First Person

Ask an Expert: My child is overweight, what to do?

Editor’s note: This question came in after we ran a post about what to do when your daughter says she’s fat. 

Q. What if your daughter IS overweight?  How does a parent handle this issue without causing disordered eating? We have made healthy meals and snacks a priority in our home and physical activity a part of our lives, yet she still is overweight.  

A. This is such a terrific question.  There are so many “moving parts,” no pun intended! The body needs food, water, exercise, managed stress, sleep and sunshine. (I added sunshine to this list, but there is scientific backing for it.)

With some detective work and some positive intentions, this doesn’t have to be a continued issue. And whatever you do, do not put your daughter on a diet.

First a little “food for thought.” We have such a focus, as a society, on weight and appearance.

It’s important to understand some of the underlying factors: Fitness level, muscle strength, structure or build, eating habits (later night eating or eating sugar at night can turn into stored weight), cravings, emotional style (does she express or hold emotions in?), stress level, and sleeping habits. If she’s a taller girl, she may have larger bone structure and higher muscle mass.

Kids grow at different rates and that’s OK

I have worked with many kids who appear “heavy” to the normal eye, and especially during certain parts of their childhood. They are some of the fittest most athletic children but don’t appear that way all the time. Health is based on more factors than just weight.

The interesting part is that when these seemingly “heavy” kids grow up they end up perfectly within the “normal” range. The growth cycle is funny: Oftentimes kids will either grow “wide” before they grow taller, or they get really thin and long before they fill out.

Kids need approximately 60 minutes of intensive exercise six days a week. If she’s playing sports, I’m assuming that part is covered. In fact, some bodies may tend to “hold” more weight if the exercise is too extensive, mostly as a protective measure.  Too much exercise appears to the body like extra stress.

Is your child under stress?

Next, where she carries her weight is another component. Weight around the face, on the back, or around the belly can be an overproduction of the stress hormone, cortisol. Cortisol is naturally produced by the adrenal glands to help us respond to stress and challenges. But during times of too much adrenaline release, the body stores unused energy (calories or food) as fat (like extra storage). What produces excess cortisol? Things like conflict or resistance think of it like the flight or flight helper. Or it can be overproduced from lack of sleep. Kids her age need about nine to 10 hours of sleep each night.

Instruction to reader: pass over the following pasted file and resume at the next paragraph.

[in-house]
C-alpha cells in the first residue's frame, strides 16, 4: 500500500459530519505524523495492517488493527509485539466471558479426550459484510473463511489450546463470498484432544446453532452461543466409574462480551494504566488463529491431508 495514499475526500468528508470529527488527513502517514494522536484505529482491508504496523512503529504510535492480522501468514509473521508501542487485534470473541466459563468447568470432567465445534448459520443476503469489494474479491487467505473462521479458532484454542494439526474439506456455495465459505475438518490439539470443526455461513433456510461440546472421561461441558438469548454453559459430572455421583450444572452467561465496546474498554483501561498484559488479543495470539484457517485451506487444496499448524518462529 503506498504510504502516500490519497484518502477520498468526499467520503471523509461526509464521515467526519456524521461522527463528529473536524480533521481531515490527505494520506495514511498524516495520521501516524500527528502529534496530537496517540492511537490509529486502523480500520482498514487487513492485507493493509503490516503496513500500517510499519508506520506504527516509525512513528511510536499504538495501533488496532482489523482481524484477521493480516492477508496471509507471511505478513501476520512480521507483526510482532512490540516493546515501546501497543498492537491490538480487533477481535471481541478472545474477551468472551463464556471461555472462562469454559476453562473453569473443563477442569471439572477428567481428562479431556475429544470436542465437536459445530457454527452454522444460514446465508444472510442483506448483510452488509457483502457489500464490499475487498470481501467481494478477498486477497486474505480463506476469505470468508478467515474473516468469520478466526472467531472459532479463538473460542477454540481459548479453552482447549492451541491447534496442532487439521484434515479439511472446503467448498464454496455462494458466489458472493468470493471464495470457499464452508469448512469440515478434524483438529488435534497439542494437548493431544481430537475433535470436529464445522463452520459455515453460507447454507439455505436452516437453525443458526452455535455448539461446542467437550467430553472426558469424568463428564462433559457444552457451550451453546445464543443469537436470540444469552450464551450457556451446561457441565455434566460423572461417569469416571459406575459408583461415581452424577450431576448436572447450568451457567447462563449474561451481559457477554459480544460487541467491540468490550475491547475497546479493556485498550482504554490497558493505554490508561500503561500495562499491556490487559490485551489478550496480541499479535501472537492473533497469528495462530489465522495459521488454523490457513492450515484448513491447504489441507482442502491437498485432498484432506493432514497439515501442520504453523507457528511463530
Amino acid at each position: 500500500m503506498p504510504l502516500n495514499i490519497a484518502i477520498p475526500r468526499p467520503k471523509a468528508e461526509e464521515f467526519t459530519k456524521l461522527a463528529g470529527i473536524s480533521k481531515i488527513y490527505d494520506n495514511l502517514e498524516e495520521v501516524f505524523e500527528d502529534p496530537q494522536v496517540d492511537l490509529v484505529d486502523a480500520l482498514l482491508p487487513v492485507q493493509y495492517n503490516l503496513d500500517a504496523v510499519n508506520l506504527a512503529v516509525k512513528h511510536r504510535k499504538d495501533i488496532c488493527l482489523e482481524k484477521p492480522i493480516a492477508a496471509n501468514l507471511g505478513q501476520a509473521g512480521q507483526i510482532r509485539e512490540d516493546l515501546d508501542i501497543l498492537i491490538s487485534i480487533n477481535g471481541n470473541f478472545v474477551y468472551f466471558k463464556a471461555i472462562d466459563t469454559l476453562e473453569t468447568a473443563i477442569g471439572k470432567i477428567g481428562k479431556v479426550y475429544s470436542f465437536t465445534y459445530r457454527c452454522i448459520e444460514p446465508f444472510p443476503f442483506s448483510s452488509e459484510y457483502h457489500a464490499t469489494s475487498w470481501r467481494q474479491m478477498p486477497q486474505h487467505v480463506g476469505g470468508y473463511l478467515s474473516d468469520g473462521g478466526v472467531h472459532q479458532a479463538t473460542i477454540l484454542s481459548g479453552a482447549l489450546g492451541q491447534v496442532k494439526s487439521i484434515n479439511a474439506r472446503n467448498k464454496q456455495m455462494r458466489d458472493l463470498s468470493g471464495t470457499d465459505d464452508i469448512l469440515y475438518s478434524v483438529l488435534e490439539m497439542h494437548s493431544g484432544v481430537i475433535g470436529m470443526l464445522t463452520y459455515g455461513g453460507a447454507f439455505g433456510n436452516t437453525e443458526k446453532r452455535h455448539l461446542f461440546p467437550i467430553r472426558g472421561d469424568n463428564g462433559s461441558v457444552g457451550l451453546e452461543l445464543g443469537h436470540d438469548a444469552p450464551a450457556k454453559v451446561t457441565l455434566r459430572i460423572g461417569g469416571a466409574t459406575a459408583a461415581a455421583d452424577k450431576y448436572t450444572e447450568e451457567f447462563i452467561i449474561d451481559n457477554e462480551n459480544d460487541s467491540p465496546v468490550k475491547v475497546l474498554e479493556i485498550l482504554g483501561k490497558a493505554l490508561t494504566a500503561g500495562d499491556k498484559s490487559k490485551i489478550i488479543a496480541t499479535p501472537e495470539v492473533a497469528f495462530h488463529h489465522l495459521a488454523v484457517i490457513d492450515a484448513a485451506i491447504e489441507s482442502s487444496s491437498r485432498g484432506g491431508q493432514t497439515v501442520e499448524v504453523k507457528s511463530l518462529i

I lovingly liken it to a protective flotation device around the middle during times of difficulty. This is also when we become emotional eaters, often trying to “eat” our feelings, or get rid of uncomfortable emotions. Or it can be other emotional issues going on under the surface, things like feeling bad about ourselves, or a low self-esteem.

Typically, an “emo eater” will go toward things with a high amount of calories, fat, or sugar. Salty or sweet, the food does taste good and solve our primal need for comfort.

Food is the fuel to help kids get that exercise and is just as important as the exercise itself.

A calorie is not a calorie

This is the part that may be the most frustrating to your daughter because not every type of food works the same on every body. A calorie is not just a calorie. Some kids can eat any amount of junk or food they please, and yet never gain an ounce! Some bodies don’t react as well to a heavy load of carbohydrates or sugar. And during stressful times, the food isn’t used as efficiently as it is during more peaceful times.

There are also typical food allergies that a body can create a “fight” with certain types of foods. I’m “sensitive” to gluten (very common), and I’m sensitive to sugar (less common).  You can take advanced blood tests, (called the ALCAT), do skin tests with an allergist, or I’ve seen results from more holistic methods through chiropractors or acupuncturists.

No easy answers

There is no easy way or one simple solution to this. I would never recommend even coming near the word “diet” when working with kids.

Here are some things to try:

  • Introduce the idea of outside-the-box solutions when it comes to food and nutrition, even making it fun. One idea is “mindful” eating. What foods “feel” good, taste good, smell good…engage all the senses.
  • Cut out sugars and high fructose corn syrup (and it’s mates) out of your diets. Move toward a more natural approach to foods, also cutting out processed foods that have been chemically altered to taste yummy. We don’t always know the results that these chemicals have on our bodies.